According to the Guttmacher Institute, in 2008 contraceptive services provided by family planning centers in New Jersey helped women avoid 25,700 unintended pregnancies, which would have resulted in 10,700 abortions. By helping women avoid unintended pregnancies and births, New Jersey saved more than $130 million in public funds. In short, every dollar spent on subsidized family-planning services saves about $4 in Medicaid expenses down the road. Perhaps we can retire once and for all the false assertion that cutting public funds for family planning is about saving money.

Poor minority women will be the ones most affected by reduced access to family planning clinics. As it is, they have disproportionately high rates of unintended pregnancies and abortion, just as they have higher rates of diabetes and heart disease. As in most areas of life, those without power are easiest to punish.

Back in New Jersey, in an attempt to deflect charges that he's anti-woman, Governor Christie has begun to trumpet his support for Federally Qualified Health Centers around the state. But these primary care centers are already overburdened, and most don't offer on-site birth control. We can be sure, with poverty rates hitting a 27-year high, and unemployment numbers not far behind, that the demand for inexpensive, high-quality health care won't drop off any time soon. Why then, during a time of epic economic misery, redirect every last cent of state funds away from an organization that serves so many and that has a history of delivering quality, low-cost health care?

If you follow the inflamed rhetoric of Planned Parenthood's opponents, it makes more sense. "Nobody has any problem trying to have no affiliation with nefarious organizations such as the Nazis or apartheid regimes," State Senator Michael Doherty said on September 14th at a N.J. Right to Life rally aimed at Planned Parenthood. "But somehow, we're asked to use our tax dollars to support these type of organizations." Ah, it's the culture war!

The battle goes way beyond New Jersey. In the House's budget bill passed earlier this year (that almost shut down the government,) Republicans sought to eliminate all support for Title X -- even though the law prohibits use of these funds for abortion -- and Planned Parenthood. Around the same time, Congressman Chris Smith -- from N.J.! -- proposed a bill penalizing small businesses who offer insurance coverage that includes abortion.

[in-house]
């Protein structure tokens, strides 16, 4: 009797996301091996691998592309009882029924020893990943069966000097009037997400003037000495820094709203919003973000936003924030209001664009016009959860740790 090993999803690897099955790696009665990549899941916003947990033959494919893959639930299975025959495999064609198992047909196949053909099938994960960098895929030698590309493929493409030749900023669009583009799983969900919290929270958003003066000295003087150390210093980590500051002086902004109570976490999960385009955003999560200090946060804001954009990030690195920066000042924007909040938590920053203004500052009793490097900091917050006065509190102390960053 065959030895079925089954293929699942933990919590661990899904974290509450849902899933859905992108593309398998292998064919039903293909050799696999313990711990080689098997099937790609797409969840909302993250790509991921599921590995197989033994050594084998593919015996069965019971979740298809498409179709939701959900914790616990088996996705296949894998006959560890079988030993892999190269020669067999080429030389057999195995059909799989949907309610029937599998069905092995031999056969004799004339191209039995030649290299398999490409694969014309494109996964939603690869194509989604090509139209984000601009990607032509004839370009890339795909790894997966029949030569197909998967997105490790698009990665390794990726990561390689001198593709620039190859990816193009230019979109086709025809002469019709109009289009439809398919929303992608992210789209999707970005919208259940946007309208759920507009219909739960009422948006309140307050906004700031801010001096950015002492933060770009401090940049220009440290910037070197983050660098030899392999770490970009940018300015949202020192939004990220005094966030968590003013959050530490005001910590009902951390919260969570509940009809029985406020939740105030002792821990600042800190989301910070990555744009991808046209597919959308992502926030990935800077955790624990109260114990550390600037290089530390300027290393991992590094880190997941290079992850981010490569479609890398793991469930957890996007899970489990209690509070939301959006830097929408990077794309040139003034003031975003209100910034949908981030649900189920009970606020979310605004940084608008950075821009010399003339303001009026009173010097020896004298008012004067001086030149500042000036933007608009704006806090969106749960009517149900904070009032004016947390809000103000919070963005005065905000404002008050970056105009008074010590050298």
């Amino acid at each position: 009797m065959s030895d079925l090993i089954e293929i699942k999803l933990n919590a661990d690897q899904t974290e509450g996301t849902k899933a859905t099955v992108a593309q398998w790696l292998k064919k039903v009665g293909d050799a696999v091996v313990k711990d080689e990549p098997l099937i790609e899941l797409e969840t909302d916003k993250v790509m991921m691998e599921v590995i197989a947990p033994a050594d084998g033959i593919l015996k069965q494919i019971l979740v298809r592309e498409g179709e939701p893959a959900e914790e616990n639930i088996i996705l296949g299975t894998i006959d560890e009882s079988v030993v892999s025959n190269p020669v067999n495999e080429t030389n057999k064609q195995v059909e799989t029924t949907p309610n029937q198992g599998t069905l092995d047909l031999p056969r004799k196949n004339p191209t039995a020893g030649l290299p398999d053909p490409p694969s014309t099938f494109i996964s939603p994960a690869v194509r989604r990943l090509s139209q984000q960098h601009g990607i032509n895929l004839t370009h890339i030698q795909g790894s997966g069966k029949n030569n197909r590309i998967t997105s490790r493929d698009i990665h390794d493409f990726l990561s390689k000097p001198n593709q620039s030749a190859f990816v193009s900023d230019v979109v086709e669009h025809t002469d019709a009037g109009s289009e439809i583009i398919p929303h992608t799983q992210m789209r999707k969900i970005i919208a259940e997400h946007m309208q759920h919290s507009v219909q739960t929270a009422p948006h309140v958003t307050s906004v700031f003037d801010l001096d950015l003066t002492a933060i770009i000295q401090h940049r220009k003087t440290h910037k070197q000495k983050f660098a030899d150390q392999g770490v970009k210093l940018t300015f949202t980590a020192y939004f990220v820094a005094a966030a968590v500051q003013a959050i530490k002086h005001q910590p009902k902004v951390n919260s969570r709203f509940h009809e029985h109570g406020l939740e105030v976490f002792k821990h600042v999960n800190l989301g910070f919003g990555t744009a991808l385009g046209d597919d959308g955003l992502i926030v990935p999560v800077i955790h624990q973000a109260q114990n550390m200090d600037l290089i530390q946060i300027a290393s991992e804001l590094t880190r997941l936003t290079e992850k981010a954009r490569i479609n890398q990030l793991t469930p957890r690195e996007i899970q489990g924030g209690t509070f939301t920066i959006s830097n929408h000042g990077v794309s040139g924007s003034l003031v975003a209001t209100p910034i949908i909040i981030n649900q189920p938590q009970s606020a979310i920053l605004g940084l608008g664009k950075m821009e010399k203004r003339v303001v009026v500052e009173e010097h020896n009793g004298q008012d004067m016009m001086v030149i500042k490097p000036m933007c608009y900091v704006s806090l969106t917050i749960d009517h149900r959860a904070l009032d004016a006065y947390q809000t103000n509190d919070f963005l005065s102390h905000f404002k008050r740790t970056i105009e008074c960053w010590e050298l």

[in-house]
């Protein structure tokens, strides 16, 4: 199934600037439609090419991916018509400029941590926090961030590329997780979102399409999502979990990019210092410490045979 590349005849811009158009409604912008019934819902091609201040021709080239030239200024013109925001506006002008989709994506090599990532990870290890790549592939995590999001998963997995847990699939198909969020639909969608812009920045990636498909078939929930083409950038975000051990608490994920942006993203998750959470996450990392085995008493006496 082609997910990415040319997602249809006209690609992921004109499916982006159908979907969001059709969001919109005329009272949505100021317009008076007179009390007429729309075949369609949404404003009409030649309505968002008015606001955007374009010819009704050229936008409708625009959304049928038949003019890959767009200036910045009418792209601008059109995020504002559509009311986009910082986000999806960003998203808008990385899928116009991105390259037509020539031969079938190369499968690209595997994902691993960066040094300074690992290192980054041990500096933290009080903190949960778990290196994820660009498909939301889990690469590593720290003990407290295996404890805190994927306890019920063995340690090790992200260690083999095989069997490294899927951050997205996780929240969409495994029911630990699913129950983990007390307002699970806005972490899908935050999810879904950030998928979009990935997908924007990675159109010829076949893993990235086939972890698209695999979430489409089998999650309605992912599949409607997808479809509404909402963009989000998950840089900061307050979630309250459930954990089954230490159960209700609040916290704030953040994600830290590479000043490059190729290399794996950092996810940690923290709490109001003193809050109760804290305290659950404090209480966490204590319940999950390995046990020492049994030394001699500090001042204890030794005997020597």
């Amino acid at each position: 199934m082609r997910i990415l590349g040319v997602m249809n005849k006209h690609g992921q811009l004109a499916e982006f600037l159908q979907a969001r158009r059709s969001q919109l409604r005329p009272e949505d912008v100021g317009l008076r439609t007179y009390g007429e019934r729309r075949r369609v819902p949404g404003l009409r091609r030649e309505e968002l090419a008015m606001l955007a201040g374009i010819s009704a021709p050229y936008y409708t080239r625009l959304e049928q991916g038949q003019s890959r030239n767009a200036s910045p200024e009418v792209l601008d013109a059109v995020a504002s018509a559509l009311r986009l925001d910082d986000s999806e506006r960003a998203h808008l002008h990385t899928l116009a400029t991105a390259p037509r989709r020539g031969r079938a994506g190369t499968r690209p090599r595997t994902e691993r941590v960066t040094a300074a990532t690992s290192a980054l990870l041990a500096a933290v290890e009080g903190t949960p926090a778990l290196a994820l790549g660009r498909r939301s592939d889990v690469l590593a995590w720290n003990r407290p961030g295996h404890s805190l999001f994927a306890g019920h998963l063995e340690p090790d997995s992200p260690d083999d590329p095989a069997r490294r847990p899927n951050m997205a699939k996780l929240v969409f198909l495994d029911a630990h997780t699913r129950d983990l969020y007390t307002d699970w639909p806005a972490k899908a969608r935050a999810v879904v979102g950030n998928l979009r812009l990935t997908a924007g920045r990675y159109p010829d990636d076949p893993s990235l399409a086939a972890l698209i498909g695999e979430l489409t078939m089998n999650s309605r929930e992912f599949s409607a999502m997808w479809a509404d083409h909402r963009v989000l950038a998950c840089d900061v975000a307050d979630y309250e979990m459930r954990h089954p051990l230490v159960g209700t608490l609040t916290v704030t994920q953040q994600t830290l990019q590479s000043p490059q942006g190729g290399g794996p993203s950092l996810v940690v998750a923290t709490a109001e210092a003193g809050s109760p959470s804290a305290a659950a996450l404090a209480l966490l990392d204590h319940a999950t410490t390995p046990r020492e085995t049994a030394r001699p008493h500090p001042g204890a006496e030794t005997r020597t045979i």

Family planning wasn't always a partisan issue. Title X was passed in 1970 by Republican President Richard Nixon and a Democratic Congress. Millicent Fenwick, a beloved N.J. Republican who served in the House from 1974-1982, was a staunch supporter of Planned Parenthood. Known as the Conscience of Congress, Fenwick would no doubt be appalled at today's Republican assault on family planning in general and Planned Parenthood in particular. Reflecting on her ever-evolving views on issues she once said, "You can't close your mind to evidence." Oh, but you can.

In the fact-free universe where the far right resides, science and evidence that contradict ideology are simply ignored. Keep telling yourself and the rest of the world that Planned Parenthood is no better than a gang of Hitler's Brown Shirts, and you'll start to believe it. Keep telling yourself and the rest of the world that scrubbing the content of a 4th grade health class will keep your children chaste and innocent, and you'll start to believe it. Keep telling yourself and the rest of the world that destroying Planned Parenthood will end abortion and inspire abstinence, and you'll start to believe it. We are all entitled to our opinions. But when your magical thinking becomes our public policy, the rest of us in the non-militant majority will have to live with the consequences.